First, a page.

the proposition to shorten tho col
lego course from four to three veare.
Five Qames Alroady Arranged
With Possibilities of Minnesota
and Wisconsin- Two Trips
to bo Takon.
The following basket ball games
aro scheduled to bo played hero this
vVcslcyan, January 18.
Lincoln high school vs second team,
Y. M. C. A. January 25.
Kansns University, January .'11.
Omaha Y. M. (. . A. February 8.
If tho attondanco at theso games
justilles It, Minnesota or Wisconsin
may be biought down lator in tho
season. About February 12 the team
will be,; In a trip, playing Minnesota
at Minneapolis, Fobruary 15. Offers
have also been received from Sioux
City, Stevens Point and Fon du Lac.
Wisconsin University or Chicago will
perhaps be played too, before tho
trip through tho north Is onded.
On February 27 tho toam will go to
Kansas to plsiy Kansas r-iiversitv,
Kansas City Y. M. C. A., the Has
kell Indians and Topeka Y. M. C. A.
The team this year Is an exception
ally strong one. Cortelyou is well
known to all. He will play his old
position at forward Ho has an able
second in Hiigcnsick, tho star goal
thrower of the Y. M. C. A. team,
last year. Plllsbury Is playing his old
position at center. Very few men
can compete with nlm In that olace.
His Jumping propensities togethci
with his sl.o and activity, especially
tits him Tor center. K"chlor, tho
captain of tho team and one of last
year's guards, is plsiylng his position
again and Raymond has captured tho
other guard's place.
This, Is the first time that the team
has hao anything like a definite
schedule, Mr. Morrell, tho manager,
has done much for basicet-ball and ho
deserves support from all interested
in college sports.
The games next Saturday promise
to be gold ones. The Wesleyan team
has been practicing on the Y. M. 0.
A. tloor and under a regular coach,
who Is himself a brilliant player.
The high school tea;n defeated the
University first team lasj year. The
admission to these two Is only fifteen
Fon du Lac field the championship
or America in 1900. Thy defeated
Nebraska last year in Chicago by a
score of .'12 to 2. Thoy home team is
In much hotter trim this year and
with support due them, will give the
best teams of the country a pretty
Professor Dann will sneak today at
tho Lincoln Academy on "Wnat we
owe to Greek Civilization.
HISTORICAL SOCIETY MEET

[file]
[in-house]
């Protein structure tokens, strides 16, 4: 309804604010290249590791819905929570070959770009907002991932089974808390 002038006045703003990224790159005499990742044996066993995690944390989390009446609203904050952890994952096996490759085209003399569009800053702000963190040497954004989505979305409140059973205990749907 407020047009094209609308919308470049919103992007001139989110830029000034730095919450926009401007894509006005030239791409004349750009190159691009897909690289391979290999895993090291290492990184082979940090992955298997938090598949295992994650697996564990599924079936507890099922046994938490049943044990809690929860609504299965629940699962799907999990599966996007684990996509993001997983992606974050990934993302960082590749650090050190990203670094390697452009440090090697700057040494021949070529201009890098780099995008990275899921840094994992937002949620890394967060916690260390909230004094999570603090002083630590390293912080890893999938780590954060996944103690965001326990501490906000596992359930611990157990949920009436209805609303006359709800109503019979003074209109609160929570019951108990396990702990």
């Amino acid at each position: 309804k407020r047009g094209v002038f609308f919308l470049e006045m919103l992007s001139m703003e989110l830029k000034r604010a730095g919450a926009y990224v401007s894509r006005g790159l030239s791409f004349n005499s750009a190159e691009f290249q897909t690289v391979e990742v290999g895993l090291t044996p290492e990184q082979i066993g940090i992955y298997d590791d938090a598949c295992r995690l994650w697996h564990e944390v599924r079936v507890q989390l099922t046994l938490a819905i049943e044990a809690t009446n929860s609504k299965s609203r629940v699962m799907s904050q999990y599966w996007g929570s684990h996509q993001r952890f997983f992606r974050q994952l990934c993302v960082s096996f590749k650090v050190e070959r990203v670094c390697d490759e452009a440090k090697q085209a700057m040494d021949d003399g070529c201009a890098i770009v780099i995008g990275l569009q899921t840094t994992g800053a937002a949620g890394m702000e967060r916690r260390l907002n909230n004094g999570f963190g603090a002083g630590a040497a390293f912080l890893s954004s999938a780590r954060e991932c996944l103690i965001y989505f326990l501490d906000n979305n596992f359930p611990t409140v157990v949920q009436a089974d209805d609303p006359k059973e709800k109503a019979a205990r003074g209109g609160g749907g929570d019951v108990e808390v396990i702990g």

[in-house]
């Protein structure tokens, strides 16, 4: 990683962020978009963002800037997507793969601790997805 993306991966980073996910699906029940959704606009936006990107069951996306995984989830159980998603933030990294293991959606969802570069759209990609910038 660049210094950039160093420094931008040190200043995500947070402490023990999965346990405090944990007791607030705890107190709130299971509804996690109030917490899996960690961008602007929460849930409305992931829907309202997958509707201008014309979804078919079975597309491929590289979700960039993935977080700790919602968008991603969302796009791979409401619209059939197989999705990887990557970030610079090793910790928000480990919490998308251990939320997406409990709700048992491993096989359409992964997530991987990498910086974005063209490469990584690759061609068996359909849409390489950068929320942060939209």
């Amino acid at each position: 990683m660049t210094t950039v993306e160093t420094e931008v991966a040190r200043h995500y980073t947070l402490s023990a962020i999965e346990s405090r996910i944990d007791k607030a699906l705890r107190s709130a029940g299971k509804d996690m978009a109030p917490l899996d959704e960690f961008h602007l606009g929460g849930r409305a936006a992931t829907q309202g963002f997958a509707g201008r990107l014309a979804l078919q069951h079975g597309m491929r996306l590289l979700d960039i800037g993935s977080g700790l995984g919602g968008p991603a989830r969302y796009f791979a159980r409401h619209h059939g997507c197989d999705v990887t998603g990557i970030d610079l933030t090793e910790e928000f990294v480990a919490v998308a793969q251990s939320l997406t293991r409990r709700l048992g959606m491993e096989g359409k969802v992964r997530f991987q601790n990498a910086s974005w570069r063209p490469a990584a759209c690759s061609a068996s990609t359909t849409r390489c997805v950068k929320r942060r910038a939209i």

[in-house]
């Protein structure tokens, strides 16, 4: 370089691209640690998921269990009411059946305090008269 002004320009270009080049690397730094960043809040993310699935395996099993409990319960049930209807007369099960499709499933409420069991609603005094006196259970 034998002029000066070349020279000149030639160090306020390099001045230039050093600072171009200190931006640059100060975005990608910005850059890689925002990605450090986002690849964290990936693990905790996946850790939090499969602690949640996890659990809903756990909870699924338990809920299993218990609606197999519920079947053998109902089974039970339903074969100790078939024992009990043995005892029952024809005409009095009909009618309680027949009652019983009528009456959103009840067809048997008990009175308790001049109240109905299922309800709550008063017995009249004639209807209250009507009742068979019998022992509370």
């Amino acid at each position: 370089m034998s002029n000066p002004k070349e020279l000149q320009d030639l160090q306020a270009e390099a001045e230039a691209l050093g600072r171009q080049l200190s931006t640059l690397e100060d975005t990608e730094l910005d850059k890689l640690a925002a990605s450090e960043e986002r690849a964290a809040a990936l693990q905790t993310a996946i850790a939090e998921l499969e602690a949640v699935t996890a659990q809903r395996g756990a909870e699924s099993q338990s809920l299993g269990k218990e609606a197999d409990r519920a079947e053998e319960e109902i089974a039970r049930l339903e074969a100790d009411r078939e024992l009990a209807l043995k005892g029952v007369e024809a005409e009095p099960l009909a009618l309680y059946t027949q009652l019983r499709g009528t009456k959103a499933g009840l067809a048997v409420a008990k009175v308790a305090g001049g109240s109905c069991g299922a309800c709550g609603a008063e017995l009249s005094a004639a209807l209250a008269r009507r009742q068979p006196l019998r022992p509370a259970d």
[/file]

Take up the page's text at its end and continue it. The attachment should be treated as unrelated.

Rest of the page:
ING. The first day's program of tho anu
ual meeting of tho Nebraska State
Historical Society was given last
night in Memorial hall. A large and
appreciative Audience composed
largely of early Nebraska settlers
was in attendance.
After a short address of welcomo by
President J. Sterling Morton of the
society. J. R. Bucbfhjan general
passenger "agent of the Elkorn rail
road was introduced. The subject
of Ills address was "Tho great rall
rond Immigration Into north Nebras
ka." Hero were taken up tho early set
tlement of this section, and tho
prominent part taken by his railroad
In Inducing people from nil over
Europe to Immlgrato to Nehraska by
Its "Freo homes for millions" circu
lars. Tho address was Interspersed
with many amusing anecdotes 01
early Nebraska history.
This was followed by a paper
written by E. L. Loma.t of tho
Union Pacific. Owing to tho Ina
bility of Mr. Lomax to be present .
A. E. Sheldon presented tho paper.
The Union Pacific as a factor in the
growth of Nebraska wns the princi
Professor Caldwoll then road a let
ter and paner nroparcd ny Gen. G.
M. Dodgo or tho Union Pacific which
proved to be oxeceningly Interesting.
Many new and surprising facts wore
disclosed in tho early history of tho
Union Pacific. Much of tho corres
pondence between General Pongc
and General Sherman, heretofore un
published, was read.
Tho three papers presented wore
devoted entirely to tho early railroad
history or Nobniskn.
The papers wcro followed by a round
tabic discussion of early railroad
remlnscenes. President Morton led
the discussion and was followed by
O. H. Tore and other wcl! known Ne-
Tho Society will conclude Its
session tonight with an interesting
program. A Blx o'clock supper will
bo served at the Llndoll tonight to
members of tho Stato Historical ana
Tho cabincnt and advisory board
of tho Y. M. C. A. met in tho as
sociation rooms last night for its re
gular monthly business meeting.
Several matters of interest which
have to do moro or Ipsb with tho ac
tion or tho assciatlon both in the
past and ruturo wcro discussed. Re
ports wore had from all committees
anci general matters or business
wore taken under consideration. It
was, among oter things, decided to
have tho annual membership ban
quet about the first of April. Reso
lutions of regret were ordered to bo
drawn up and sent to Mr. Clarke
Oberlles who has recently lost his
sister, Mrs. Clemens Movius, by
Chicago suffered defeat in debate
at the hands of Minnesota Friday
evening, the Judges voto being two
to one. Tho question argued was:
Resolved, That tho policy of the
United States in extending tho
franchise to the negro was hasty and
ill-advised. Chicago held the affirm
atlvo and argued from the standpoint
that suflrago should bo allowed to
educated colored men.
Tickets for too Junior Promenade
are now in the hands of the com
mittee and can bo obtained at nny
Powered by Open ONI